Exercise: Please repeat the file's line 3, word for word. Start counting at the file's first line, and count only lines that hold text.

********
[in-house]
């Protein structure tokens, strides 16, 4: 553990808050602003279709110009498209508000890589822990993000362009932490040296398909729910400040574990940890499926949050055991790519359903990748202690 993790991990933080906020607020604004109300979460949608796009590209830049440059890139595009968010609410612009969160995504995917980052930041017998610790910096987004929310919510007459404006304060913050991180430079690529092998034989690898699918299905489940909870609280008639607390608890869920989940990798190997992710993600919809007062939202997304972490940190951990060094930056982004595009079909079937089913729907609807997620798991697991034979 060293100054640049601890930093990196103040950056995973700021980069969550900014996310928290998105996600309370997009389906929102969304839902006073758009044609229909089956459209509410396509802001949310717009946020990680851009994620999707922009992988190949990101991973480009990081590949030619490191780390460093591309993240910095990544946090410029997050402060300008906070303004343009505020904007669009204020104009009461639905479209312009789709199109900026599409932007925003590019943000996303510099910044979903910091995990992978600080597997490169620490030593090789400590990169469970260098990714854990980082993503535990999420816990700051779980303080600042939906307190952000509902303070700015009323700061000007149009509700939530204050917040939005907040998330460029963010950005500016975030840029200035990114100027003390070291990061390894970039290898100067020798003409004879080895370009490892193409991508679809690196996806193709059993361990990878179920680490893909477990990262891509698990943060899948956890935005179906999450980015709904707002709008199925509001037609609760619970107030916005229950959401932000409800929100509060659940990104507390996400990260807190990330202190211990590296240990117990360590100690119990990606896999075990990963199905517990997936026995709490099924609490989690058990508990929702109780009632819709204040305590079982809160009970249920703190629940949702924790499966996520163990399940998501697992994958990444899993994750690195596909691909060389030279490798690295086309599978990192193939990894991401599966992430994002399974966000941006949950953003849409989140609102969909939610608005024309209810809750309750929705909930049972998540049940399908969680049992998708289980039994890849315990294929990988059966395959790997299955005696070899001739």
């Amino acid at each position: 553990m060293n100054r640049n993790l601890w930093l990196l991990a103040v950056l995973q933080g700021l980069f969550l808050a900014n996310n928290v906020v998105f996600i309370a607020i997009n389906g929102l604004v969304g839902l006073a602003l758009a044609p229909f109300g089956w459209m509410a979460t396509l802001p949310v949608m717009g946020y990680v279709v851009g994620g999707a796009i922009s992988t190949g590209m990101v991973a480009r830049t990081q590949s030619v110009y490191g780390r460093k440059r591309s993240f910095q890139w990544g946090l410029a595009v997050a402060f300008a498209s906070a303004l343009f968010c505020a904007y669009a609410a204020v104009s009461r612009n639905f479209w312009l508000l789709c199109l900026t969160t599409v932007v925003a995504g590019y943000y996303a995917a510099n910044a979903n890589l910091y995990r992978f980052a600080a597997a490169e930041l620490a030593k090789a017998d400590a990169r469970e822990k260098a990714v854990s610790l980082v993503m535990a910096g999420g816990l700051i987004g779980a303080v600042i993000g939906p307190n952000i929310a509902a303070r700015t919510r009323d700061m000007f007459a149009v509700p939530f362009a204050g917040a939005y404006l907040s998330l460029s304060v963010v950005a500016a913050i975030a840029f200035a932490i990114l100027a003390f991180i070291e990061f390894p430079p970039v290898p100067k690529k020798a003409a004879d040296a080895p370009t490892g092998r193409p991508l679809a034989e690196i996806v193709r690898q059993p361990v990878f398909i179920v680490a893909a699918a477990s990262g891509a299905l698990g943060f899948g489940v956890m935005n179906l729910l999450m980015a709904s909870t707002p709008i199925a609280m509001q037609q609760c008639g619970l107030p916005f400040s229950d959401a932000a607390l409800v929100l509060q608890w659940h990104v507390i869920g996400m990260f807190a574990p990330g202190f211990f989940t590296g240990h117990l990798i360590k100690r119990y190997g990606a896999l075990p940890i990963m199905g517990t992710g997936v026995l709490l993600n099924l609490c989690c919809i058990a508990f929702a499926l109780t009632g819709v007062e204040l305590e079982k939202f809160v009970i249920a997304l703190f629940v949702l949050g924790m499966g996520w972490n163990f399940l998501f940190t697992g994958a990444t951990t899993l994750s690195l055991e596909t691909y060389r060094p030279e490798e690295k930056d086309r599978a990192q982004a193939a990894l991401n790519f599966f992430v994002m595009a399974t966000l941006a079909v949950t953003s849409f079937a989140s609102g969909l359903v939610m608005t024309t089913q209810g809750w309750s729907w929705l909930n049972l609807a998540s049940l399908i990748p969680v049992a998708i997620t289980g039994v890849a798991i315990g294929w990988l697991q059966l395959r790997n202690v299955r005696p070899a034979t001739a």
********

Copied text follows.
């Amino acid at each position: 553990m060293n100054r640049n993790l601890w930093l990196l991990a103040v950056l995973q933080g700021l980069f969550l808050a900014n996310n928290v906020v998105f996600i309370a607020i997009n389906g929102l604004v969304g839902l006073a602003l758009a044609p229909f109300g089956w459209m509410a979460t396509l802001p949310v949608m717009g946020y990680v279709v851009g994620g999707a796009i922009s992988t190949g590209m990101v991973a480009r830049t990081q590949s030619v110009y490191g780390r460093k440059r591309s993240f910095q890139w990544g946090l410029a595009v997050a402060f300008a498209s906070a303004l343009f968010c505020a904007y669009a609410a204020v104009s009461r612009n639905f479209w312009l508000l789709c199109l900026t969160t599409v932007v925003a995504g590019y943000y996303a995917a510099n910044a979903n890589l910091y995990r992978f980052a600080a597997a490169e930041l620490a030593k090789a017998d400590a990169r469970e822990k260098a990714v854990s610790l980082v993503m535990a910096g999420g816990l700051i987004g779980a303080v600042i993000g939906p307190n952000i929310a509902a303070r700015t919510r009323d700061m000007f007459a149009v509700p939530f362009a204050g917040a939005y404006l907040s998330l460029s304060v963010v950005a500016a913050i975030a840029f200035a932490i990114l100027a003390f991180i070291e990061f390894p430079p970039v290898p100067k690529k020798a003409a004879d040296a080895p370009t490892g092998r193409p991508l679809a034989e690196i996806v193709r690898q059993p361990v990878f398909i179920v680490a893909a699918a477990s990262g891509a299905l698990g943060f899948g489940v956890m935005n179906l729910l999450m980015a709904s909870t707002p709008i199925a609280m509001q037609q609760c008639g619970l107030p916005f400040s229950d959401a932000a607390l409800v929100l509060q608890w659940h990104v507390i869920g996400m990260f807190a574990p990330g202190f211990f989940t590296g240990h117990l990798i360590k100690r119990y190997g990606a896999l075990p940890i990963m199905g517990t992710g997936v026995l709490l993600n099924l609490c989690c919809i058990a508990f929702a499926l109780t009632g819709v007062e204040l305590e079982k939202f809160v009970i249920a997304l703190f629940v949702l949050g924790m499966g996520w972490n163990f399940l998501f940190t697992g994958a990444t951990t899993l994750s690195l055991e596909t691909y060389r060094p030279e490798e690295k930056d086309r599978a990192q982004a193939a990894l991401n790519f599966f992430v994002m595009a399974t966000l941006a079909v949950t953003s849409f079937a989140s609102g969909l359903v939610m608005t024309t089913q209810g809750w309750s729907w929705l909930n049972l609807a998540s049940l399908i990748p969680v049992a998708i997620t289980g039994v890849a798991i315990g294929w990988l697991q059966l395959r790997n202690v299955r005696p070899a034979t001739a």